An Evening with T.C. Boyle, author,

A standing-room-only crowd greeted T. Coraghessan Boyle at a recent promotional appearance in a Santa-Cruz-area indie bookstore, Capitola Book Cafe.

No surprise, of course. The prolific author, who has written 22 books of fiction and is touring for his newest, has a devoted following and is very engaged with his readers. His website offers not only the expected books-and-background information but also personal messages, photos, art, comics, cartoons, writing contests, videos and lively discussion forums.

“I didn't get a seat, either, by the way," he said sympathetically as he led off a chatty, congenial hour of give-and-take on Monday night, mostly about the new book. 

"When the Killing's Done" is an eco-adventure set on a wild island off the coast of Santa Barbara. (“By the way, this is my 13th novel, not my 12th. I don’t know why everyone is saying 12th.”) In traditional TCB style, it wraps pointed issues (this time about environmentalism and ethics) inside an engaging story about characters you care about and circumstances you won't forget.

"It was a real story that happened in the last ten years," Boyle said. "On my refrigerator now is a yellowing headline clipped out of the Santa Barbara newspaper, that reads 'Eagles arrive as pigs are killed,' a story about the Channel Islands. I was intrigued. I went there to find out what it was all about.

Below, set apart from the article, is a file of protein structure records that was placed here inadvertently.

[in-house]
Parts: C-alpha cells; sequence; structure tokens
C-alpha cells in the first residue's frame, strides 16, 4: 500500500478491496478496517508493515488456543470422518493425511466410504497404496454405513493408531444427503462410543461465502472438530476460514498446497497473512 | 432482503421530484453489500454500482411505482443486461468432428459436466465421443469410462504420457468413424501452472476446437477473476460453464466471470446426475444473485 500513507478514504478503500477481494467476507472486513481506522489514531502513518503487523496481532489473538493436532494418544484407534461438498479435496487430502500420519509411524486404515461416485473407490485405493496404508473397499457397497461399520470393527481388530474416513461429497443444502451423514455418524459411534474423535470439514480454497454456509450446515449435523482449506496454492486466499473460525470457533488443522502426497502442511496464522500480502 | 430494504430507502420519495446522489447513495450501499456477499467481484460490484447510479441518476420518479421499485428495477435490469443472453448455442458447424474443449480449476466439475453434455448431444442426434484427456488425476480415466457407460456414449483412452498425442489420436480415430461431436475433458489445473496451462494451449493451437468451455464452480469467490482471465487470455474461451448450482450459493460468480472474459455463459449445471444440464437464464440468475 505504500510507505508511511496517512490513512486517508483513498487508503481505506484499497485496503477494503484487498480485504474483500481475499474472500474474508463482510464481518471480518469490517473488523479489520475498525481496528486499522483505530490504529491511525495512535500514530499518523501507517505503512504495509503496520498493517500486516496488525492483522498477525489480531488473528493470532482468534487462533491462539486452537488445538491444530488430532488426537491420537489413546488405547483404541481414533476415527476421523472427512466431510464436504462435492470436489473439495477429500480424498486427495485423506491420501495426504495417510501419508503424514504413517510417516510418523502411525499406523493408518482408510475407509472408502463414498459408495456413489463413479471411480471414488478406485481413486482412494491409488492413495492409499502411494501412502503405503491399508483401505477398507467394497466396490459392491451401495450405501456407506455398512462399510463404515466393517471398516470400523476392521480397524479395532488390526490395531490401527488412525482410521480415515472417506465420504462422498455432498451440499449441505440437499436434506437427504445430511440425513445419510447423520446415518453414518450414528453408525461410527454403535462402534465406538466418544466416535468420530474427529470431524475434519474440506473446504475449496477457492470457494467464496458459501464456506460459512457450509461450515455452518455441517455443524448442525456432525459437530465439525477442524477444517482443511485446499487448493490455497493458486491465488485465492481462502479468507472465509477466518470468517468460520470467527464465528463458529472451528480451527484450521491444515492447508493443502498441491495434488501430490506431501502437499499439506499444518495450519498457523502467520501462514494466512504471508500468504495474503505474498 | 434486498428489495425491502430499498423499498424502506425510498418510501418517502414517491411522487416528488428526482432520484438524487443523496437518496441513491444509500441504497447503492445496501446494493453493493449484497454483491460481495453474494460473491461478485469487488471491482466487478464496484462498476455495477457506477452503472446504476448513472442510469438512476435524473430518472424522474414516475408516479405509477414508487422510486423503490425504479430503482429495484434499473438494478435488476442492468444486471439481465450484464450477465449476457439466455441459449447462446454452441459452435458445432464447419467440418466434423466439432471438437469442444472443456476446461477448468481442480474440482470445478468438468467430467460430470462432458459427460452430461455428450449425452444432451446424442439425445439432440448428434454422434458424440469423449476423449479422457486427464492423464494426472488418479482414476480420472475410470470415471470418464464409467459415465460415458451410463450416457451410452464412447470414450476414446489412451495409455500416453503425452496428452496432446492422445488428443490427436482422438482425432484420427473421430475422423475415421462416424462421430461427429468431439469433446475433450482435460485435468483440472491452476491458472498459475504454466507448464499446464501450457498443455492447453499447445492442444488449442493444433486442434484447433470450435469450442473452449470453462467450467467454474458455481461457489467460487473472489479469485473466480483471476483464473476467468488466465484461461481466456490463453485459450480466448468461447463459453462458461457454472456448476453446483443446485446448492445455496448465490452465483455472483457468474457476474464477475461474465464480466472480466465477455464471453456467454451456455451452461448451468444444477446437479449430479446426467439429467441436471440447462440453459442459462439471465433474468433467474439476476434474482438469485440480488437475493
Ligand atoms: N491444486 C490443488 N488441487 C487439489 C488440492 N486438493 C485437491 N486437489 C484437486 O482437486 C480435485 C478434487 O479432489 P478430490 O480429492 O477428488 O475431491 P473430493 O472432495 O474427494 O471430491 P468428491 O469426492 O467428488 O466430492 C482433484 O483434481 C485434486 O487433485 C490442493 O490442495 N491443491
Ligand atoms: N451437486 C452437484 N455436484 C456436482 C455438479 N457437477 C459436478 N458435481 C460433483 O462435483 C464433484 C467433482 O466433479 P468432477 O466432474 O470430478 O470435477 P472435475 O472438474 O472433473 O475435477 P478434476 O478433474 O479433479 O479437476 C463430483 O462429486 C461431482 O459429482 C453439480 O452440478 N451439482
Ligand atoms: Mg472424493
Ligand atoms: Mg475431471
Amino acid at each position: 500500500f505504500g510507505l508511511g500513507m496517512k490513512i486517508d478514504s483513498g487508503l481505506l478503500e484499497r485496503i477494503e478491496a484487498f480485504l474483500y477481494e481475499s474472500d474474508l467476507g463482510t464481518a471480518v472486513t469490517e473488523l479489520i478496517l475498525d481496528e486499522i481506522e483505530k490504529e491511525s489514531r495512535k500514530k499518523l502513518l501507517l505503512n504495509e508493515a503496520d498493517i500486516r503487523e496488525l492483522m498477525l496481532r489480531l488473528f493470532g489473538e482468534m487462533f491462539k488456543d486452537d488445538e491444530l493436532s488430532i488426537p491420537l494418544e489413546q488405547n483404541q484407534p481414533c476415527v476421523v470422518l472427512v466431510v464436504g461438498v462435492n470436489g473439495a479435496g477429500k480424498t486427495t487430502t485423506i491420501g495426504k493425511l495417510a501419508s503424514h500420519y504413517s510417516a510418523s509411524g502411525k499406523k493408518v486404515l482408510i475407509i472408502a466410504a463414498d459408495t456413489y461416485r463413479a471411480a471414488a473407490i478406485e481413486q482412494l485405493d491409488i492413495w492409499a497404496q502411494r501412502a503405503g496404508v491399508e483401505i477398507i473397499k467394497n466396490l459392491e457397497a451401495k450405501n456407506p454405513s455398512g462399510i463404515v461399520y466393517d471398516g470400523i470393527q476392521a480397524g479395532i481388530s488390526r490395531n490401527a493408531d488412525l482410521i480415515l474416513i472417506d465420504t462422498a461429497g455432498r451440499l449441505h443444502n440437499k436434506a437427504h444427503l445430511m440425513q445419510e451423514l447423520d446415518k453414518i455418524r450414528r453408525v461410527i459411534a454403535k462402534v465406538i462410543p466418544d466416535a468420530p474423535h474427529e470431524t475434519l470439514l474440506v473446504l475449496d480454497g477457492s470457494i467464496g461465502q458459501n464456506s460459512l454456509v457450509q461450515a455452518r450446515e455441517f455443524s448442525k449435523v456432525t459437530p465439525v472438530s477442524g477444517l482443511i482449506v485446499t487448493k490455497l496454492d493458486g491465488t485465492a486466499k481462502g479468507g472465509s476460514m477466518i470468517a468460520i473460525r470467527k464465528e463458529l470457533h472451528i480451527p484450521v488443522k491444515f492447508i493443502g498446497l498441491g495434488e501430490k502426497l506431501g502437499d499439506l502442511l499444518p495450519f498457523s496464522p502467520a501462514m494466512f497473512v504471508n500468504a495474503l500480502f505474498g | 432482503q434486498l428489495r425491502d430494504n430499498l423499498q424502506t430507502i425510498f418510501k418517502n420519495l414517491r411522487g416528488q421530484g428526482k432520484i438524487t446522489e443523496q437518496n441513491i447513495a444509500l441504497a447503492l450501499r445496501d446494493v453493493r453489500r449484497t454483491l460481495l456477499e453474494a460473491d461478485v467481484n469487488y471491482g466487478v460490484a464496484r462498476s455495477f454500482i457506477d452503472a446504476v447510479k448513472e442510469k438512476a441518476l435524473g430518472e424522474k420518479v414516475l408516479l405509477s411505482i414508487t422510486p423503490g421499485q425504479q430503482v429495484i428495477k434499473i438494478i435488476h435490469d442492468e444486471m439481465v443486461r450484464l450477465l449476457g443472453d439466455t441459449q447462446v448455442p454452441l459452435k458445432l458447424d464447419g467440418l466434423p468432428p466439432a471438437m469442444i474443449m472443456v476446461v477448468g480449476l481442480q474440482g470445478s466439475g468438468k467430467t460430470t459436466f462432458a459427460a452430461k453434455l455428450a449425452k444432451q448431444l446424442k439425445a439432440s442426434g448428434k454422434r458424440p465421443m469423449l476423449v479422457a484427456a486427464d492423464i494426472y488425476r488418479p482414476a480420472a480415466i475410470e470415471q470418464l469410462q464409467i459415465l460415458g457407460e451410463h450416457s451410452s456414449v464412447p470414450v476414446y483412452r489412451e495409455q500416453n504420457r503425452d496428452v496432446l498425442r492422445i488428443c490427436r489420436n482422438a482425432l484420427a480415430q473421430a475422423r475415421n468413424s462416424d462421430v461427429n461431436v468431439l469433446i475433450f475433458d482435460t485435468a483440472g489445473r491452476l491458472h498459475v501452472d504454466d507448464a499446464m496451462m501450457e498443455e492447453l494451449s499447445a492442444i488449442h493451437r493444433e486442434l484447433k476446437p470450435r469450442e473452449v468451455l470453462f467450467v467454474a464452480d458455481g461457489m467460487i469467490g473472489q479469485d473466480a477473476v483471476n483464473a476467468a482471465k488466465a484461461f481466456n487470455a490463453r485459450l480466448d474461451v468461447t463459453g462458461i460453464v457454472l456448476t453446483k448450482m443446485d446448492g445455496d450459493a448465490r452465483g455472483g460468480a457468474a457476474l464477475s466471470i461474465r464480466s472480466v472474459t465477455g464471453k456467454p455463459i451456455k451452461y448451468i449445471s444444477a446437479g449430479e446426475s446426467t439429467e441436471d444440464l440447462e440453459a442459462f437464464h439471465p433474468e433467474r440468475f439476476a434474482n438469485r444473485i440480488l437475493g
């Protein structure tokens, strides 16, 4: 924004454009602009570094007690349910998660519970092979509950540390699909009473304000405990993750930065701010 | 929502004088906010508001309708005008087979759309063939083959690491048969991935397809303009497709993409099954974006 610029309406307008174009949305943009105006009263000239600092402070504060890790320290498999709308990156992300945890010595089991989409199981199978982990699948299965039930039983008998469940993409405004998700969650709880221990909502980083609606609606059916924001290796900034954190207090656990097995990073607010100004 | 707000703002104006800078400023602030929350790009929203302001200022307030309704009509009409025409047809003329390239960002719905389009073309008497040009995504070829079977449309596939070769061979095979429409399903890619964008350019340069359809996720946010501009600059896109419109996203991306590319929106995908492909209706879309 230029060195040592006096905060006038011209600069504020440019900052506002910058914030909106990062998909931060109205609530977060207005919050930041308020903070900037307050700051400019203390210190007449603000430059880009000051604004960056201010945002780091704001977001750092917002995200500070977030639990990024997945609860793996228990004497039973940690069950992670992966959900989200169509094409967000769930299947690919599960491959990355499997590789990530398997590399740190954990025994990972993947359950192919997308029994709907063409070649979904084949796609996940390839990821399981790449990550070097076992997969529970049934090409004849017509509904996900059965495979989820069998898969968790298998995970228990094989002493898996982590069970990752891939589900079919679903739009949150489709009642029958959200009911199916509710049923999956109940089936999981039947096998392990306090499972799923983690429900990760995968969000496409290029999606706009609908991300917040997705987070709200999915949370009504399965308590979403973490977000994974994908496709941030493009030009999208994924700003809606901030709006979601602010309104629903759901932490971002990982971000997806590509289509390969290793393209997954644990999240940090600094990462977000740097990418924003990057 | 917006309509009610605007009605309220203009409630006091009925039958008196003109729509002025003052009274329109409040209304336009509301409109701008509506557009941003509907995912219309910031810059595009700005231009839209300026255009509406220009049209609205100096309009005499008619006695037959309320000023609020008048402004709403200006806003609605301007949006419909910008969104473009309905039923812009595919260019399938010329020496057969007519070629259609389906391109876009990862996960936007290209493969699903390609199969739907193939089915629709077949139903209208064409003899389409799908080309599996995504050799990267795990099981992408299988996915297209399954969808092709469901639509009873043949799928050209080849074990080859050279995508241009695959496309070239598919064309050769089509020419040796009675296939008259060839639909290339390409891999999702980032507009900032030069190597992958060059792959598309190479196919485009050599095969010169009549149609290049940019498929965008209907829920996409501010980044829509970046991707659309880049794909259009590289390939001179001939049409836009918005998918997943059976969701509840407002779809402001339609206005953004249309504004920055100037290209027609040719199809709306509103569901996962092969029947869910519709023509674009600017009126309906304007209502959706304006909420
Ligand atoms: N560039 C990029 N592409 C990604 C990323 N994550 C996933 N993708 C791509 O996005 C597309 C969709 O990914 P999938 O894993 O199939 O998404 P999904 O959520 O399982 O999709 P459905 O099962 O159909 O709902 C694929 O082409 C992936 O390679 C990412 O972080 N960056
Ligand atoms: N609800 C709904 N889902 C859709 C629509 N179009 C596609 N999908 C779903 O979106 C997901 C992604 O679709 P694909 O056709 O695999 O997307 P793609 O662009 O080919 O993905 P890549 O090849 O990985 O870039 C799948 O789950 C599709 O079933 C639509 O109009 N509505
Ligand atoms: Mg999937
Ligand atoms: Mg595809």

"The island is four times bigger than Manhattan and nobody lives there. It was privately owned until the late '80s, and was used for sheep ranching. Sheep as you know eat everything down to the dirt, and they had. ... So they were all captured and removed. Afterward, the wild fennel grew up 20 feet high and as big as this room.  ... So then the federal government dumped DDT all over it, which of course exterminated all the bald eagles and everything else..." He lengthily described a vicious cycle of extermination and regrowth and overgrowth and undergrowth and a crazy imbalance of eagles and piglets and rats and foxes, etc., etc., "...until finally we don't have an ideal situation for anybody on the island. Kind of like this room, where resources are scarce and, you know, some people don't have seats."